Roger Sexton, Xicato’s vice president of specification sales – Europe, explained that fading of the artist’s brilliant colors was the motivator to refit the lighting system at the Van Gogh Museum in Amsterdam, which hosts many corporate events to support the museum financially. With the switch to LED, color rendition was also a priority, along with handheld commissioning. Multisensors there and at The Queen’s Diamond Jubilee Gallery exhibit space at Westminster Abbey monitor lux-hours and use occupancy and incoming daylight to restrict light levels as much as possible.
DHA Designs worked with conservators at the Westminster exhibit to limit combined daylight and electric lighting to 50 lx or, in certain instances, even less, according to Sexton. "It’s set out in a number of bays, and as you walk from one bay to another the lighting sort of follows you." The electric light in occupied sections is at top trim (or superseded by daylight), while adjacent spaces are dimmed to about 50%; transitions are smoothed to be unnoticed by patrons. "This way you get a very fine, let’s say orchestration of lighting."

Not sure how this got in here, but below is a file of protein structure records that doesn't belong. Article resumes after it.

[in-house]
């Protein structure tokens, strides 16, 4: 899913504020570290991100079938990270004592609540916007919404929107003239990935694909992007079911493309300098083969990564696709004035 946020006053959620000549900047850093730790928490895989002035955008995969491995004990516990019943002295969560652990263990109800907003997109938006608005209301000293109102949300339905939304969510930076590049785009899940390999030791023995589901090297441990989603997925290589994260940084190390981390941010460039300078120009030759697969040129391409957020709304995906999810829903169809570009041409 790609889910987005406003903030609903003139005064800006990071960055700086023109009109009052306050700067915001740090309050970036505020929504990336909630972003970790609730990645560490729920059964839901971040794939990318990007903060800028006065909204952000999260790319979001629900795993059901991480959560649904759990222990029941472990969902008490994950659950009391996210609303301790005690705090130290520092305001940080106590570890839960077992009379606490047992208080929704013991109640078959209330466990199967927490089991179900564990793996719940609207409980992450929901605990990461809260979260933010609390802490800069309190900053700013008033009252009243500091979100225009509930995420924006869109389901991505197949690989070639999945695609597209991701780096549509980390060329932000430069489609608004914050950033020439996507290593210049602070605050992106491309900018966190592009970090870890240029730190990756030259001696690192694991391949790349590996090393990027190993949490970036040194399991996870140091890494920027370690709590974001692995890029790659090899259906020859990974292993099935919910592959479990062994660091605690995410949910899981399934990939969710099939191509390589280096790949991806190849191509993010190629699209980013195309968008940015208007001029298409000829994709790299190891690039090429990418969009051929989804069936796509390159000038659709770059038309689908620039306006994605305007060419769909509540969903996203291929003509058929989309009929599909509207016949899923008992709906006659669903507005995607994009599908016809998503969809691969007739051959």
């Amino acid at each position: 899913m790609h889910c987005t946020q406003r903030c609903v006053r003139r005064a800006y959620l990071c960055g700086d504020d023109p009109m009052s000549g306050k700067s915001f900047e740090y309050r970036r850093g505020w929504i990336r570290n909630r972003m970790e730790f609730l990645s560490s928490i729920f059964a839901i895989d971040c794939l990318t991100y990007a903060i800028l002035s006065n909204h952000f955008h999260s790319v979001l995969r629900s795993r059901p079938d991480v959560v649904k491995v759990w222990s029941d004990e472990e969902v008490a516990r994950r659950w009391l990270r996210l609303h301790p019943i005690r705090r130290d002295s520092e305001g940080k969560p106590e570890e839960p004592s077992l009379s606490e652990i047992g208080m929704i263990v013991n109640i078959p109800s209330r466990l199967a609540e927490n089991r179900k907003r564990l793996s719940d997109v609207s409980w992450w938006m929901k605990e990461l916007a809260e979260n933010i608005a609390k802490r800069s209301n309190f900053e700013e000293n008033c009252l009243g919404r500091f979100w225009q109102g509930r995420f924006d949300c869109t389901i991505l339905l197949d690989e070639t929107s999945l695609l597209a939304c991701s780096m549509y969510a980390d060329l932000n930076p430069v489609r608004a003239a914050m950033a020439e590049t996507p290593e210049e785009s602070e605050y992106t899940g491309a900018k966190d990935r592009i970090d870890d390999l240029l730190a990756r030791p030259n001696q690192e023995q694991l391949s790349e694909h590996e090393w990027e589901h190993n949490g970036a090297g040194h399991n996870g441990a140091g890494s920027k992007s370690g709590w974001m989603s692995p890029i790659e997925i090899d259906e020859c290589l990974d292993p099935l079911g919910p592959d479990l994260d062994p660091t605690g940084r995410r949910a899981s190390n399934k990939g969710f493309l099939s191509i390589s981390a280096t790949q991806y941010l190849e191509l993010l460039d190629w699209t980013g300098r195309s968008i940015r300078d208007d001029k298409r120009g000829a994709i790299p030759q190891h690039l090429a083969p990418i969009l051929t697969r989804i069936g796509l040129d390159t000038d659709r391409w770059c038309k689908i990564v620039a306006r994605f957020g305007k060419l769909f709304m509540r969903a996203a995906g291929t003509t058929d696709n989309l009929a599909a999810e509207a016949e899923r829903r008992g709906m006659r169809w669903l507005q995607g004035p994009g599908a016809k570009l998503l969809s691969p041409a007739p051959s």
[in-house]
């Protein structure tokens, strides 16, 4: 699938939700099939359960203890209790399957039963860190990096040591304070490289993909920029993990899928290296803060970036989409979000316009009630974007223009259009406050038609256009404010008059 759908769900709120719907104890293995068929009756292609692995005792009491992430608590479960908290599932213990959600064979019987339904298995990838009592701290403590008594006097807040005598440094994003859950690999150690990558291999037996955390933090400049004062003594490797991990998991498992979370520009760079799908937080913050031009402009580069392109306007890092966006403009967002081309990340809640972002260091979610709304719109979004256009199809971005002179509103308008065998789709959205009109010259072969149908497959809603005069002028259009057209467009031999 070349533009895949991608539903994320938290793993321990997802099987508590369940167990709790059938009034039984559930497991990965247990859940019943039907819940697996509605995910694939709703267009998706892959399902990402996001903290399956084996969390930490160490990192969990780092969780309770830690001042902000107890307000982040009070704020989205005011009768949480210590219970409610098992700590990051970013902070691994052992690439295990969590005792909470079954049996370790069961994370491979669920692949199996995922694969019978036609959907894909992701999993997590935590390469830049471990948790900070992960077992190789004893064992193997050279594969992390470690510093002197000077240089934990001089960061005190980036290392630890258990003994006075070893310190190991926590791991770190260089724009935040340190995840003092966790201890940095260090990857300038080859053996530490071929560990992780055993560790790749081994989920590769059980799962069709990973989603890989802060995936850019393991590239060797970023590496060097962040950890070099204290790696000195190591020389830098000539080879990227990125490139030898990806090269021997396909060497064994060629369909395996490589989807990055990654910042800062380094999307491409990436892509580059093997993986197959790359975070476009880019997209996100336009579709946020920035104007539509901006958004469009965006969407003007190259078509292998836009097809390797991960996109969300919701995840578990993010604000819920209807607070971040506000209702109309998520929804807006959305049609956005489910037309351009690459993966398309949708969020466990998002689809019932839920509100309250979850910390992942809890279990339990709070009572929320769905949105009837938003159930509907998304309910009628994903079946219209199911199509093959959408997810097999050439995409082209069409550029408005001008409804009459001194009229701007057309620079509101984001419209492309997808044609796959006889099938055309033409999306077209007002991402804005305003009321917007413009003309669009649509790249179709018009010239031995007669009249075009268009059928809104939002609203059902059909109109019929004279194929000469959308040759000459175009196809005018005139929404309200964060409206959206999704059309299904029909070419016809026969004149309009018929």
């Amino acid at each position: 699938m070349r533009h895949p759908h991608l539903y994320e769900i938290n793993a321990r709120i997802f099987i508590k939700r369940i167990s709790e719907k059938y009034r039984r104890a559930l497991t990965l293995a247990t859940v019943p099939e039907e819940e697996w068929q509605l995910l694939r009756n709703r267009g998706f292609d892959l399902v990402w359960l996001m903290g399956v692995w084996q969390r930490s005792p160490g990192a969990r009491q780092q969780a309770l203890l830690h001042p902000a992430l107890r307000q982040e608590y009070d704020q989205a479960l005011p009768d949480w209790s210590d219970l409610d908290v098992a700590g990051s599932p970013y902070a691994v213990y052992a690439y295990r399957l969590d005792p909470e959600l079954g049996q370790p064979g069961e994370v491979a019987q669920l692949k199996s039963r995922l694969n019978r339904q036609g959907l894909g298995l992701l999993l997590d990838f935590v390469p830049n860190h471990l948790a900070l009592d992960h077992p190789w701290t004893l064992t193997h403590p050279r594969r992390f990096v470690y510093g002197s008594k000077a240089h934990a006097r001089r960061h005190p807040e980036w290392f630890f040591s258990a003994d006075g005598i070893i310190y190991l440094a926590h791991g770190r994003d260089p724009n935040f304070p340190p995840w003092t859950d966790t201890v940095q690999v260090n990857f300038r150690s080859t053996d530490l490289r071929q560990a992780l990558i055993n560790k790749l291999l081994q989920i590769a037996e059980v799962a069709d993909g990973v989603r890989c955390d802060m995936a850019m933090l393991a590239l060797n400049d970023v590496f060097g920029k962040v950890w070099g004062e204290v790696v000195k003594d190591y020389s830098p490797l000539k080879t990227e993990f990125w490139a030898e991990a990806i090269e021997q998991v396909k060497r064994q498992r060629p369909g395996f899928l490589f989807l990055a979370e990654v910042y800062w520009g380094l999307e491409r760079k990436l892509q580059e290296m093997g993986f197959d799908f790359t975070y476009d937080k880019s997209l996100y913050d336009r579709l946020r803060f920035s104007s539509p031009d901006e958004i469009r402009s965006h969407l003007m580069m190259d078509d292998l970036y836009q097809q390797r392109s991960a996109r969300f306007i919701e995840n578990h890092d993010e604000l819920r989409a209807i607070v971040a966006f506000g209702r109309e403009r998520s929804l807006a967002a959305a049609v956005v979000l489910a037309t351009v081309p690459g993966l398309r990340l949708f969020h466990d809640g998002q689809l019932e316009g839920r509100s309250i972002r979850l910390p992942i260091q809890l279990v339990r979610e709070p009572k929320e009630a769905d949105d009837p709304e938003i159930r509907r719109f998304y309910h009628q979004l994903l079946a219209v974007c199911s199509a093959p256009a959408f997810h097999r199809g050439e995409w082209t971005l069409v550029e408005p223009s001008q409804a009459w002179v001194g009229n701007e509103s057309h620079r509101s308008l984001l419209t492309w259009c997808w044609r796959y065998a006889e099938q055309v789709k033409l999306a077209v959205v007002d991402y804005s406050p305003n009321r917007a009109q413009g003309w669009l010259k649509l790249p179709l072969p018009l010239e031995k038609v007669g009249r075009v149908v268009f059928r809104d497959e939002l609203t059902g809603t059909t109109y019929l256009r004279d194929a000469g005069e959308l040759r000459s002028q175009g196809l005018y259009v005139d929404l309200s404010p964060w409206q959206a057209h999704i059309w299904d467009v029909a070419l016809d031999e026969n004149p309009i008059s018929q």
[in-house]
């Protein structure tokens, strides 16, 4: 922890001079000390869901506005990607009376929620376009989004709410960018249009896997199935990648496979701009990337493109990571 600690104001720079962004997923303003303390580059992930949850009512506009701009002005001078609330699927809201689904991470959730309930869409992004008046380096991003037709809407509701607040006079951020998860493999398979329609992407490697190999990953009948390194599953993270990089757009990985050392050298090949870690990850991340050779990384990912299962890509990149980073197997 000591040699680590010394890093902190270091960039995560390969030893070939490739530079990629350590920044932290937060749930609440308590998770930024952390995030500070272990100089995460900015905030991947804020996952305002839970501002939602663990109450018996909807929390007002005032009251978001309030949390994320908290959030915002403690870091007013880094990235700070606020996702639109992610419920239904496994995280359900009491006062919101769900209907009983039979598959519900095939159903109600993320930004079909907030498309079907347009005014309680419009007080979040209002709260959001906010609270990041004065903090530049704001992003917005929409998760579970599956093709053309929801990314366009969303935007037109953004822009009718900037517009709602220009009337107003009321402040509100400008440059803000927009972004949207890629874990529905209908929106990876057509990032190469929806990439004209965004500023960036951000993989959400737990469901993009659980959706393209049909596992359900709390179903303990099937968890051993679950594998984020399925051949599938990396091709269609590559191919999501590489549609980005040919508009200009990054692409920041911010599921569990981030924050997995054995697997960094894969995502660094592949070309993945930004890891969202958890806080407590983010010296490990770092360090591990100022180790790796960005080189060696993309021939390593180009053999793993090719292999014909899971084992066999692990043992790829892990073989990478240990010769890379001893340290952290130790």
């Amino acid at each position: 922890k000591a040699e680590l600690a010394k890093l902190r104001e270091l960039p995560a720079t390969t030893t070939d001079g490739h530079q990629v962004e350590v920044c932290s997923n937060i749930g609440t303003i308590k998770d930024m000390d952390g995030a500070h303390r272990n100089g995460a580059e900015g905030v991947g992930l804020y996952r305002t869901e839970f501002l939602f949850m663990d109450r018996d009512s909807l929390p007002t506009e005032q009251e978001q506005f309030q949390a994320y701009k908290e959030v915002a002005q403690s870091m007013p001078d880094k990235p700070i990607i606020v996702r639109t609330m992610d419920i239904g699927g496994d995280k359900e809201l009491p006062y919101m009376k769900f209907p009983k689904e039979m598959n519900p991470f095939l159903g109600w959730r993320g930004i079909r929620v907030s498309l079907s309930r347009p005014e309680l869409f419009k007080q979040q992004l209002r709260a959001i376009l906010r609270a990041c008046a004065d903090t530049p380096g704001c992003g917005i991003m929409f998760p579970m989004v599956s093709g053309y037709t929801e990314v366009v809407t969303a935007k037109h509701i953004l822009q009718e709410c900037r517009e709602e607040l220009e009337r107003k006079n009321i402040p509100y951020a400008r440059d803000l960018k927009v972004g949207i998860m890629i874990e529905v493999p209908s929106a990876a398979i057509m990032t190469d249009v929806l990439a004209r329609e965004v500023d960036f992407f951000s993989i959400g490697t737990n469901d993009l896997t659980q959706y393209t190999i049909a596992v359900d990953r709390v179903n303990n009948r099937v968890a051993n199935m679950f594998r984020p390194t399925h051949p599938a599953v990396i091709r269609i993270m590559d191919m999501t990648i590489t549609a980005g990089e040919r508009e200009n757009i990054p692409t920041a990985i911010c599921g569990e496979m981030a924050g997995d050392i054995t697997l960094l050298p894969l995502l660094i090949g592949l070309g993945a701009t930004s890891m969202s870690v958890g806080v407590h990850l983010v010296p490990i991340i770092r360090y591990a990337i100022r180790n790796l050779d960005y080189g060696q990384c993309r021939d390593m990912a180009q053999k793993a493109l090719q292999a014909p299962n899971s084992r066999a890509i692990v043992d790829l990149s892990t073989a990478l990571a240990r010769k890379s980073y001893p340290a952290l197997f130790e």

The historic site’s 2 m–thick walls all but require a wireless mesh network where secure data packets can hop from node to node around obstacles and failure points. In addition, the multiple fixture types and sensors can be moved, rezoned and reconfigured easily to accommodate changes or refinements to the experience. Yes, smart lighting means a higher per-fixture cost. But in galleries where addressable controls are required, lighting design, installation and commissioning can be cheaper and easier than with legacy wired solutions. Interoperability opens a "future-proof" path to sensors or beacons that can enhance conservation and space planning, or add interactivity to the patron experience.
It remains to be seen, according to Steen, how this will impact current lighting distribution models. Where can manufacturers, reps and system integrators add value? "Where does this control system reside, and where does it sit in a decentralized system? I think this all part of the story."